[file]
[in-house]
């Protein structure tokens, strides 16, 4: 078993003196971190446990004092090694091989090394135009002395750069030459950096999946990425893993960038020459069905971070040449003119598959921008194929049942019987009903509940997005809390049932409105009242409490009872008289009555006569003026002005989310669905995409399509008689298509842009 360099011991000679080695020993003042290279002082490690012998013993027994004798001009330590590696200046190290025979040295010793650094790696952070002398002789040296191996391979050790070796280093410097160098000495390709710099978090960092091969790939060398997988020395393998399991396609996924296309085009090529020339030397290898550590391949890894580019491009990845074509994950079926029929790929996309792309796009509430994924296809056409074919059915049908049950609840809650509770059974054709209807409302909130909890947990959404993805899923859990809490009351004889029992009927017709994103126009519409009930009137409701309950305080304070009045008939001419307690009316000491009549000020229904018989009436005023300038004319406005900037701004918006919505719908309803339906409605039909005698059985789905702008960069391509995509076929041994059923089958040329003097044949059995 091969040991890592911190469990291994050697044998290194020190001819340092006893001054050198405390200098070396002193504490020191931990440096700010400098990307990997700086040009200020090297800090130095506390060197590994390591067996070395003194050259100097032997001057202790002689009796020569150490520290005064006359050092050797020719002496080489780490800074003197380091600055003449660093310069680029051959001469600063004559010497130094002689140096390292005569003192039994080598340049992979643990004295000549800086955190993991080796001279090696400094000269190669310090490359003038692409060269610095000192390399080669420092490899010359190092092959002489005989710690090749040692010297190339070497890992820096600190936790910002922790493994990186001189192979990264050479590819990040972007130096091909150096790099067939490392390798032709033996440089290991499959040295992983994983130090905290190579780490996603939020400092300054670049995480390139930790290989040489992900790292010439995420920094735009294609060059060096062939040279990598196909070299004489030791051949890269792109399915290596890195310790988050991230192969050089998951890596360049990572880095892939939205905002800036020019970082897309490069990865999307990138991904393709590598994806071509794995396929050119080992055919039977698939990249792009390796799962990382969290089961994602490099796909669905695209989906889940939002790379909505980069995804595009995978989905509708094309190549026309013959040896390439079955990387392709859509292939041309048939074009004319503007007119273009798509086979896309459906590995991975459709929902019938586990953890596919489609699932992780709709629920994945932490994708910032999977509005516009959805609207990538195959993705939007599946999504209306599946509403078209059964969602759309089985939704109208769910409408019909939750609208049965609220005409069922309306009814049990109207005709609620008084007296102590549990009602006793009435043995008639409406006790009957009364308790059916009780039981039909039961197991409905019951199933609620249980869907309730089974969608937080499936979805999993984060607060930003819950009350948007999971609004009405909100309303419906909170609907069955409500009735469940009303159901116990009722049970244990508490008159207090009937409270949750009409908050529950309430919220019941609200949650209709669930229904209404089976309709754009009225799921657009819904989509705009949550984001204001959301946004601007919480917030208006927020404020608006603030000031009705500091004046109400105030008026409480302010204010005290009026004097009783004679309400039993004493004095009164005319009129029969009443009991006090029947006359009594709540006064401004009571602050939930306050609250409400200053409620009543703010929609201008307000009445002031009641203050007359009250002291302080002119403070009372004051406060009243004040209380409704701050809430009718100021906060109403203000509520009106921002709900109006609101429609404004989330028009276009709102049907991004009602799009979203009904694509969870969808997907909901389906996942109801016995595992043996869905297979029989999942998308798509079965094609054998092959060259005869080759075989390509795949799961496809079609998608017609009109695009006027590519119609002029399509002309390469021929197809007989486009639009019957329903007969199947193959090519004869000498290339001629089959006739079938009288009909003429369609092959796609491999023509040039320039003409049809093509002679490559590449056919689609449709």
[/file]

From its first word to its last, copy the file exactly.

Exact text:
[in-house]
């Protein structure tokens, strides 16, 4: 078993003196971190446990004092090694091989090394135009002395750069030459950096999946990425893993960038020459069905971070040449003119598959921008194929049942019987009903509940997005809390049932409105009242409490009872008289009555006569003026002005989310669905995409399509008689298509842009 360099011991000679080695020993003042290279002082490690012998013993027994004798001009330590590696200046190290025979040295010793650094790696952070002398002789040296191996391979050790070796280093410097160098000495390709710099978090960092091969790939060398997988020395393998399991396609996924296309085009090529020339030397290898550590391949890894580019491009990845074509994950079926029929790929996309792309796009509430994924296809056409074919059915049908049950609840809650509770059974054709209807409302909130909890947990959404993805899923859990809490009351004889029992009927017709994103126009519409009930009137409701309950305080304070009045008939001419307690009316000491009549000020229904018989009436005023300038004319406005900037701004918006919505719908309803339906409605039909005698059985789905702008960069391509995509076929041994059923089958040329003097044949059995 091969040991890592911190469990291994050697044998290194020190001819340092006893001054050198405390200098070396002193504490020191931990440096700010400098990307990997700086040009200020090297800090130095506390060197590994390591067996070395003194050259100097032997001057202790002689009796020569150490520290005064006359050092050797020719002496080489780490800074003197380091600055003449660093310069680029051959001469600063004559010497130094002689140096390292005569003192039994080598340049992979643990004295000549800086955190993991080796001279090696400094000269190669310090490359003038692409060269610095000192390399080669420092490899010359190092092959002489005989710690090749040692010297190339070497890992820096600190936790910002922790493994990186001189192979990264050479590819990040972007130096091909150096790099067939490392390798032709033996440089290991499959040295992983994983130090905290190579780490996603939020400092300054670049995480390139930790290989040489992900790292010439995420920094735009294609060059060096062939040279990598196909070299004489030791051949890269792109399915290596890195310790988050991230192969050089998951890596360049990572880095892939939205905002800036020019970082897309490069990865999307990138991904393709590598994806071509794995396929050119080992055919039977698939990249792009390796799962990382969290089961994602490099796909669905695209989906889940939002790379909505980069995804595009995978989905509708094309190549026309013959040896390439079955990387392709859509292939041309048939074009004319503007007119273009798509086979896309459906590995991975459709929902019938586990953890596919489609699932992780709709629920994945932490994708910032999977509005516009959805609207990538195959993705939007599946999504209306599946509403078209059964969602759309089985939704109208769910409408019909939750609208049965609220005409069922309306009814049990109207005709609620008084007296102590549990009602006793009435043995008639409406006790009957009364308790059916009780039981039909039961197991409905019951199933609620249980869907309730089974969608937080499936979805999993984060607060930003819950009350948007999971609004009405909100309303419906909170609907069955409500009735469940009303159901116990009722049970244990508490008159207090009937409270949750009409908050529950309430919220019941609200949650209709669930229904209404089976309709754009009225799921657009819904989509705009949550984001204001959301946004601007919480917030208006927020404020608006603030000031009705500091004046109400105030008026409480302010204010005290009026004097009783004679309400039993004493004095009164005319009129029969009443009991006090029947006359009594709540006064401004009571602050939930306050609250409400200053409620009543703010929609201008307000009445002031009641203050007359009250002291302080002119403070009372004051406060009243004040209380409704701050809430009718100021906060109403203000509520009106921002709900109006609101429609404004989330028009276009709102049907991004009602799009979203009904694509969870969808997907909901389906996942109801016995595992043996869905297979029989999942998308798509079965094609054998092959060259005869080759075989390509795949799961496809079609998608017609009109695009006027590519119609002029399509002309390469021929197809007989486009639009019957329903007969199947193959090519004869000498290339001629089959006739079938009288009909003429369609092959796609491999023509040039320039003409049809093509002679490559590449056919689609449709």